After years of debate, Abu-Huraira will be allowed to build an Islamic center in St. Anthony, Minnesota.
“The Department of Justice will remain vigilant to ensure that the freedom to worship is a reality for all," said Acting Assistant Attorney General Vanita Gupta in a statement. “We are pleased that the city worked with us to ensure that the rights of this congregation and others will be protected.”
Abu-Huraira was planning to open a prayer and meeting center in the old Medtronic headquarters in the Minneapolis suburb in 2012, but because the building was zoned as light industrial the group needed a special zoning permit. But the city council rejected the request saying city zoning wouldn't support the facility. Some residents were also very outspoken against the center.
In the fall of 2012, the U.S. attorney's office in Minneapolis began investigating the matter and in August 2014, the federal government sued the city for rejecting Abu-Huraira's request, alleging it was a case of religious discrimination under the Religious Land Use and Institutionalized Persons Act (RLUIPA).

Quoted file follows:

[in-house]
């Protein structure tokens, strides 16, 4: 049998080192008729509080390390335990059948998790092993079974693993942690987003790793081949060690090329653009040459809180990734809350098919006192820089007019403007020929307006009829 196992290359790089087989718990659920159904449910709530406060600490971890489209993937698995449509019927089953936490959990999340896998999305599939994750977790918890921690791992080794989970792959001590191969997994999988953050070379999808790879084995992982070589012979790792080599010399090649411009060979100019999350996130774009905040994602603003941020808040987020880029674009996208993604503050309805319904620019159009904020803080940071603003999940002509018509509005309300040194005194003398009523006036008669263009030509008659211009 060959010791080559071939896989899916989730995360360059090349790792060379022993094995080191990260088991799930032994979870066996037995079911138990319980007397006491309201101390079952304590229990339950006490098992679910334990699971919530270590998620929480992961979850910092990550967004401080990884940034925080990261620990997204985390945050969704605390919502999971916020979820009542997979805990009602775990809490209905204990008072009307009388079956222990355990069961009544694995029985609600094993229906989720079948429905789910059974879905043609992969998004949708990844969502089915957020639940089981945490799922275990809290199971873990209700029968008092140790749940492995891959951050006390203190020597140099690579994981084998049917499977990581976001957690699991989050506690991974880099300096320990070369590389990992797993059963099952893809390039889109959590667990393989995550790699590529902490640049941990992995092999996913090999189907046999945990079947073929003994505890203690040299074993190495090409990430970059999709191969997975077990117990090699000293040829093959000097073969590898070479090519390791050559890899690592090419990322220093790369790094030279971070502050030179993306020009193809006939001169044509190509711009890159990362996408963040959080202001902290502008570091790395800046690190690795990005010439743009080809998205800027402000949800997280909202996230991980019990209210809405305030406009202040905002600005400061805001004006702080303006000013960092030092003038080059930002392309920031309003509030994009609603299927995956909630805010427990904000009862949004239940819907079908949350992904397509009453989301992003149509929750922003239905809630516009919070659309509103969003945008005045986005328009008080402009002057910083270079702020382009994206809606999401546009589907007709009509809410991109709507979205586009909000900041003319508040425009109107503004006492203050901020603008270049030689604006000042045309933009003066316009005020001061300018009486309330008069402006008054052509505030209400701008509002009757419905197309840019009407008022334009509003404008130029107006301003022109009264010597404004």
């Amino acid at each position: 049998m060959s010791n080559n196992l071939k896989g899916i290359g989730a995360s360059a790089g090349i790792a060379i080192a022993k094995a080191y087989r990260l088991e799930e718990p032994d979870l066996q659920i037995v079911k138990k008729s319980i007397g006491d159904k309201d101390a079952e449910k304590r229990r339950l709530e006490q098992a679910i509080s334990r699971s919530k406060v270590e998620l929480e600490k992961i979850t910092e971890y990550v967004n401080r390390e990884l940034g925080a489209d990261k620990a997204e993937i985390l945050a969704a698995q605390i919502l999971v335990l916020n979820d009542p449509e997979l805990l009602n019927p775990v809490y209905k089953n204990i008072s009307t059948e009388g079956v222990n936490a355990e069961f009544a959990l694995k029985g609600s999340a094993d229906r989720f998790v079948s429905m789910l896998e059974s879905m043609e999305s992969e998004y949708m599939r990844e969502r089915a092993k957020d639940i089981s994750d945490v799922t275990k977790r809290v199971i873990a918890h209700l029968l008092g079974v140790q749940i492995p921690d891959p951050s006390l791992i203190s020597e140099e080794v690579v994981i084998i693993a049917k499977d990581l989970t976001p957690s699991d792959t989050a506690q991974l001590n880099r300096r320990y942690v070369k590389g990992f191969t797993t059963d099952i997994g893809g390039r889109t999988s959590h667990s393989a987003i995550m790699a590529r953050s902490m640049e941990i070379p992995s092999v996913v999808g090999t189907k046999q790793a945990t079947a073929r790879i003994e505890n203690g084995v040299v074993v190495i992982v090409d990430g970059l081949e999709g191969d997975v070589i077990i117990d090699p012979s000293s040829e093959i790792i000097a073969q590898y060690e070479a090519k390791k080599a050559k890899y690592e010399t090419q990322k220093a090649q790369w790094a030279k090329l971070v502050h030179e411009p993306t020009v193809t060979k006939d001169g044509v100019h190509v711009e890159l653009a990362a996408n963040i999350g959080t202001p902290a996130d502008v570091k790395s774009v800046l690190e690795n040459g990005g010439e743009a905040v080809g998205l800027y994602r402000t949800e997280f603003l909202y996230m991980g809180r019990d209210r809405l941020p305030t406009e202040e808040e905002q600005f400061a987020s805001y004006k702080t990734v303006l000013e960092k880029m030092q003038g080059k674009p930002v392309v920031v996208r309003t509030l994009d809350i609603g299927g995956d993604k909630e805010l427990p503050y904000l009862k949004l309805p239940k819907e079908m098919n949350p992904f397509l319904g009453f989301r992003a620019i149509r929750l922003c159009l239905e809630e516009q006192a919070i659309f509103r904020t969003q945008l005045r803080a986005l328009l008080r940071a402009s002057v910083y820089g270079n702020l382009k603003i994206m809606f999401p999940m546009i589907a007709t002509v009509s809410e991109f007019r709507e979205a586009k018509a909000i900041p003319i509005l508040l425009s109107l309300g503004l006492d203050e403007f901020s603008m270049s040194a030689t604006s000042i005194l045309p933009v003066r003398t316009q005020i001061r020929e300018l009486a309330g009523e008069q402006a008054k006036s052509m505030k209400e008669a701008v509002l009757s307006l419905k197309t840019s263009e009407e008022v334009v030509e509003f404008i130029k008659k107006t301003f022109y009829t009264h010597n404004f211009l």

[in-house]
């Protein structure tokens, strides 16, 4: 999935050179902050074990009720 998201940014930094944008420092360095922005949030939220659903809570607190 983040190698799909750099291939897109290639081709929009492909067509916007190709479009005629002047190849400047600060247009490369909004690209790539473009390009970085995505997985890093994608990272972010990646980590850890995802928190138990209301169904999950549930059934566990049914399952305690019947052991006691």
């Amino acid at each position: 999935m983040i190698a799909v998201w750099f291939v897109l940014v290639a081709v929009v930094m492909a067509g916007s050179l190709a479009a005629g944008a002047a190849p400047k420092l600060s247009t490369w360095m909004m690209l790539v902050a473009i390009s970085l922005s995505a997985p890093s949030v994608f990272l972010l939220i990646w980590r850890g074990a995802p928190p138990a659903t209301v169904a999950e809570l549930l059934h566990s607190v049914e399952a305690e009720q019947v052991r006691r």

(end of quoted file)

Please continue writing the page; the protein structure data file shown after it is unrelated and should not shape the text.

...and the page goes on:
And on Tuesday, U.S. Attorney Andy Luger and an official in the U.S. Attorney General's office announced they reached a settlement which will allow an Islamic Center to open in the small Minneapolis suburb, reports note.
The agreement also says the city of St. Anthony will not treat Abu-Huraira or any other religious group in a discriminatory way, KSTP reports, requiring elected leaders, city managers and some city employees to be trained about RLUIPA.
The city will also make RLUIPA information available to the public through its website and periodically report to the justice department, FOX 9 notes.
St. Anthony is one of six incidents in recent years where cities opposed Muslim land use in Minnesota, the Star Tribune reports. The others cities include Blaine, Plymouth, Willmar, Bloomington and St. Cloud. All were eventually approved, except for St. Cloud – that proposal was withdrawn.